North resounds with the mating call of cicadas

IF YOU thought the noise of cicadas in the bush around Northern Tasmania this year was louder than usual, you would be correct.

Launceston entomologist Simon Fearn said our first wetter summer for a while had seen the hatching of millions of the large and loud black insects.

``Up to about three or so years ago, we had a good eight or nine years of drought and there were very few cicadas around,'' Mr Fearn said. 

``Now we're into our first pretty wet summer, or normal rainfall summer, and we're starting to get another cycle of great big pulses of cicadas hatching.

``It's been the same all over the North of the state and all the way down the Tamar.

``There's been millions of them.''

Mr Fearn is an honorary associate researcher with the Queen Victoria Museum and Art Gallery and is working on expanding its entomological exhibits.

He said the urban myth of cicada swarms every seven years didn't apply to the red eye cicada (scientific name psaltoda moerens) in Tasmania.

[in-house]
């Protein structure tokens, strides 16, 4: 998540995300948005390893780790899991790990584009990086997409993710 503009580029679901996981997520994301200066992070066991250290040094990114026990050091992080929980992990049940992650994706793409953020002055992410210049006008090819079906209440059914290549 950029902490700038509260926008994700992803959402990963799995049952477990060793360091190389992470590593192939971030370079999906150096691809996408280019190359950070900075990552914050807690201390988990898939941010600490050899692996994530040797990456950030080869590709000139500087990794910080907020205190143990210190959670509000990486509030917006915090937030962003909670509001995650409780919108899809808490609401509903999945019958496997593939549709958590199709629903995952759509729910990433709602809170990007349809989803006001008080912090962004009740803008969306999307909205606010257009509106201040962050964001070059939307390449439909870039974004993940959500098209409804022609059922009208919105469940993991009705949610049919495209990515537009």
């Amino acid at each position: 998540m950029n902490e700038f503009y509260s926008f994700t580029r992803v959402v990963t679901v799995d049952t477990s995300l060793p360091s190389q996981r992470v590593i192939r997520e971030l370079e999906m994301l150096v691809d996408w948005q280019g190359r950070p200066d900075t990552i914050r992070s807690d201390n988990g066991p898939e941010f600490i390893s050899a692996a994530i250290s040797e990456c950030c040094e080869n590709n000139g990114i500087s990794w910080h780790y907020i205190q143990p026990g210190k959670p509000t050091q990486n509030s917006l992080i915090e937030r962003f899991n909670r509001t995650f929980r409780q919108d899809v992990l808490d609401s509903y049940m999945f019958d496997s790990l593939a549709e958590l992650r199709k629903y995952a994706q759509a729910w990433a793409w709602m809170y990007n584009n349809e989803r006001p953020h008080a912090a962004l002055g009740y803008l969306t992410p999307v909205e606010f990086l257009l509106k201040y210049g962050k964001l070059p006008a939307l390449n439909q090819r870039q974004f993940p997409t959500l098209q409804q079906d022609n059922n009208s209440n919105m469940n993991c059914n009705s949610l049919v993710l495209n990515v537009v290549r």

And it's only the males, seeking a partner for sex, that make the deafening racket now dominating our bush.

``For two or three years they [cicada nymphs] spend their time underground in a vertical tunnel feeding on the sap of tree roots,'' Mr Fearn said.

``Then on a nice humid evening in late November or early December, preferably with a little bit of rain, they will all crawl out of the ground and climb up the trunk of a tree to a height of 1.5 or two metres.''

In a favourable year like 2013, that can mean millions of cicada nymphs are on the move.

Mr Fearn said that by noon on the following day, they hatch into cicadas ready to fly up into the treetops to mate and continue feeding on the tree sap.

They usually make a whirring noise, but when the temperature gets over 25 degrees they start their ear-piercing ``love song''.

Their favourite perch is the trunk or branch of a smooth-barked gum or white gum, and sometimes there will be thousands of cicadas, some over six centimetres long, attached to a single tree.

The cycle starts again when the eggs of the female cicada develop into nymphs and drop to the ground under their tree.

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